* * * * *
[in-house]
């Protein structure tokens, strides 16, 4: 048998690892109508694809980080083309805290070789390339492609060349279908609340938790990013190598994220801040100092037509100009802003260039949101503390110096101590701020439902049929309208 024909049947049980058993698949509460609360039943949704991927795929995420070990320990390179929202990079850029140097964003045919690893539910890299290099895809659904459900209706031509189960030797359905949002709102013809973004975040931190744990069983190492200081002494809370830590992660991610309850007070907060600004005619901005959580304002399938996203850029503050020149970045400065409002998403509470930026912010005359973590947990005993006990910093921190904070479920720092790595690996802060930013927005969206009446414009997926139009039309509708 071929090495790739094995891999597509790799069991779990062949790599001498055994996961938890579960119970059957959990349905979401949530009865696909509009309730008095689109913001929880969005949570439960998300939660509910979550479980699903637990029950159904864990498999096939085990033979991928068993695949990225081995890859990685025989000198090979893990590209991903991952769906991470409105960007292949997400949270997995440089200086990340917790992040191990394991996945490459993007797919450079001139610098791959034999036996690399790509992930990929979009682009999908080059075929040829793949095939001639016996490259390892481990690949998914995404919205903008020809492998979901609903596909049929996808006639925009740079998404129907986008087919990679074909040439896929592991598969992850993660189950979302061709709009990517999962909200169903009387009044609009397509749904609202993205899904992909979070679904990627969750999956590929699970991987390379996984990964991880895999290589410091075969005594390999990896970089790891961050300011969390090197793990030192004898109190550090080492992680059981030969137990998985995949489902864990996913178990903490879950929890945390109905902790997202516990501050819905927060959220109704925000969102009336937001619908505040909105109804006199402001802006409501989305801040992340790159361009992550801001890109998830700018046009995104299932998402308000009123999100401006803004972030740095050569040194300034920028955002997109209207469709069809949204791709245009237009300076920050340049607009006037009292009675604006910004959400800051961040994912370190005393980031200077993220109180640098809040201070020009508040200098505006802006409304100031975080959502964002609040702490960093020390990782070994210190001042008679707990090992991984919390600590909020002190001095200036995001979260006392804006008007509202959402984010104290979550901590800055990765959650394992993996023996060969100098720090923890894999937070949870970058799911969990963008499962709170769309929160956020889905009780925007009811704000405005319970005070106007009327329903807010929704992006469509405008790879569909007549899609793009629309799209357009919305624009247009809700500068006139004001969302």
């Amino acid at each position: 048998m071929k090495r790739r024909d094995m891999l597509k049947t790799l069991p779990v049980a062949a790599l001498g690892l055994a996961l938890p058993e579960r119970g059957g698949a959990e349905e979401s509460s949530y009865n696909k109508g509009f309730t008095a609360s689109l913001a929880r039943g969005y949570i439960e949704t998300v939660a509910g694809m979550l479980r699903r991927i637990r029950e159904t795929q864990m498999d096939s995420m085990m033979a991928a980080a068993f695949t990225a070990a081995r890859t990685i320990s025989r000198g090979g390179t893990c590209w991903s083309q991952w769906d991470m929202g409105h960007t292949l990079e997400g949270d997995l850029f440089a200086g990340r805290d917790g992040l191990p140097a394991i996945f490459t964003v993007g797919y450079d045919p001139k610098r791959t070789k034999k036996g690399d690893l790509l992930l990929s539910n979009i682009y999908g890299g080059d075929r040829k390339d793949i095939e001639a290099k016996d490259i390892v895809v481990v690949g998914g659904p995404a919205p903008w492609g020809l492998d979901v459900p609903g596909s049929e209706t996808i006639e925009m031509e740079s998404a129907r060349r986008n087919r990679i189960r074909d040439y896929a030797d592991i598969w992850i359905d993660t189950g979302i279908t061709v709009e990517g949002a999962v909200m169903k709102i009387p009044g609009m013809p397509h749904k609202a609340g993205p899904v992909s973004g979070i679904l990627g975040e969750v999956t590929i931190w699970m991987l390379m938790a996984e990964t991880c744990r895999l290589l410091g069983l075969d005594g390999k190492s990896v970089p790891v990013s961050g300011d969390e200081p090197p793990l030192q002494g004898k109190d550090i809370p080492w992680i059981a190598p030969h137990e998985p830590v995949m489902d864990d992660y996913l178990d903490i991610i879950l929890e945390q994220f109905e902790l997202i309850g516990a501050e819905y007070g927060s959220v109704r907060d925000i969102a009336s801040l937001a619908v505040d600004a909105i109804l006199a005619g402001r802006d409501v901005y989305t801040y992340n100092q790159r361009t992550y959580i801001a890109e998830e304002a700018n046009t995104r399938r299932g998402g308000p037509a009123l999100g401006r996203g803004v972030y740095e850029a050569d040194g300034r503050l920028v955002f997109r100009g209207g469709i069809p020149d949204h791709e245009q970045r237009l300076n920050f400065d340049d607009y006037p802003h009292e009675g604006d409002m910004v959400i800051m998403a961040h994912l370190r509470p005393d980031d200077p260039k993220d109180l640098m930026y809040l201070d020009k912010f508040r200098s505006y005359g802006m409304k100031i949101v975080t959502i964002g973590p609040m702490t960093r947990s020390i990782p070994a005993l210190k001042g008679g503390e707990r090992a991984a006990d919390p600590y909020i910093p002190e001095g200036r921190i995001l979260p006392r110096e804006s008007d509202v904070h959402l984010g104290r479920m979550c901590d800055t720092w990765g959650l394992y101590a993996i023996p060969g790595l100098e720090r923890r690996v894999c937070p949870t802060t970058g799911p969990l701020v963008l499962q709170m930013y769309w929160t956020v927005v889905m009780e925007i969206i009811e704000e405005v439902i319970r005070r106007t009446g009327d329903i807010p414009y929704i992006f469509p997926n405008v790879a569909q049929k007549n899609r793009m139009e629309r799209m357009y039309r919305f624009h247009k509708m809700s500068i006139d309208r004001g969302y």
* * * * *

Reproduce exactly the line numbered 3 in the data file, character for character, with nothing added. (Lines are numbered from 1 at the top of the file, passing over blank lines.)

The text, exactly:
């Amino acid at each position: 048998m071929k090495r790739r024909d094995m891999l597509k049947t790799l069991p779990v049980a062949a790599l001498g690892l055994a996961l938890p058993e579960r119970g059957g698949a959990e349905e979401s509460s949530y009865n696909k109508g509009f309730t008095a609360s689109l913001a929880r039943g969005y949570i439960e949704t998300v939660a509910g694809m979550l479980r699903r991927i637990r029950e159904t795929q864990m498999d096939s995420m085990m033979a991928a980080a068993f695949t990225a070990a081995r890859t990685i320990s025989r000198g090979g390179t893990c590209w991903s083309q991952w769906d991470m929202g409105h960007t292949l990079e997400g949270d997995l850029f440089a200086g990340r805290d917790g992040l191990p140097a394991i996945f490459t964003v993007g797919y450079d045919p001139k610098r791959t070789k034999k036996g690399d690893l790509l992930l990929s539910n979009i682009y999908g890299g080059d075929r040829k390339d793949i095939e001639a290099k016996d490259i390892v895809v481990v690949g998914g659904p995404a919205p903008w492609g020809l492998d979901v459900p609903g596909s049929e209706t996808i006639e925009m031509e740079s998404a129907r060349r986008n087919r990679i189960r074909d040439y896929a030797d592991i598969w992850i359905d993660t189950g979302i279908t061709v709009e990517g949002a999962v909200m169903k709102i009387p009044g609009m013809p397509h749904k609202a609340g993205p899904v992909s973004g979070i679904l990627g975040e969750v999956t590929i931190w699970m991987l390379m938790a996984e990964t991880c744990r895999l290589l410091g069983l075969d005594g390999k190492s990896v970089p790891v990013s961050g300011d969390e200081p090197p793990l030192q002494g004898k109190d550090i809370p080492w992680i059981a190598p030969h137990e998985p830590v995949m489902d864990d992660y996913l178990d903490i991610i879950l929890e945390q994220f109905e902790l997202i309850g516990a501050e819905y007070g927060s959220v109704r907060d925000i969102a009336s801040l937001a619908v505040d600004a909105i109804l006199a005619g402001r802006d409501v901005y989305t801040y992340n100092q790159r361009t992550y959580i801001a890109e998830e304002a700018n046009t995104r399938r299932g998402g308000p037509a009123l999100g401006r996203g803004v972030y740095e850029a050569d040194g300034r503050l920028v955002f997109r100009g209207g469709i069809p020149d949204h791709e245009q970045r237009l300076n920050f400065d340049d607009y006037p802003h009292e009675g604006d409002m910004v959400i800051m998403a961040h994912l370190r509470p005393d980031d200077p260039k993220d109180l640098m930026y809040l201070d020009k912010f508040r200098s505006y005359g802006m409304k100031i949101v975080t959502i964002g973590p609040m702490t960093r947990s020390i990782p070994a005993l210190k001042g008679g503390e707990r090992a991984a006990d919390p600590y909020i910093p002190e001095g200036r921190i995001l979260p006392r110096e804006s008007d509202v904070h959402l984010g104290r479920m979550c901590d800055t720092w990765g959650l394992y101590a993996i023996p060969g790595l100098e720090r923890r690996v894999c937070p949870t802060t970058g799911p969990l701020v963008l499962q709170m930013y769309w929160t956020v927005v889905m009780e925007i969206i009811e704000e405005v439902i319970r005070r106007t009446g009327d329903i807010p414009y929704i992006f469509p997926n405008v790879a569909q049929k007549n899609r793009m139009e629309r799209m357009y039309r919305f624009h247009k509708m809700s500068i006139d309208r004001g969302y």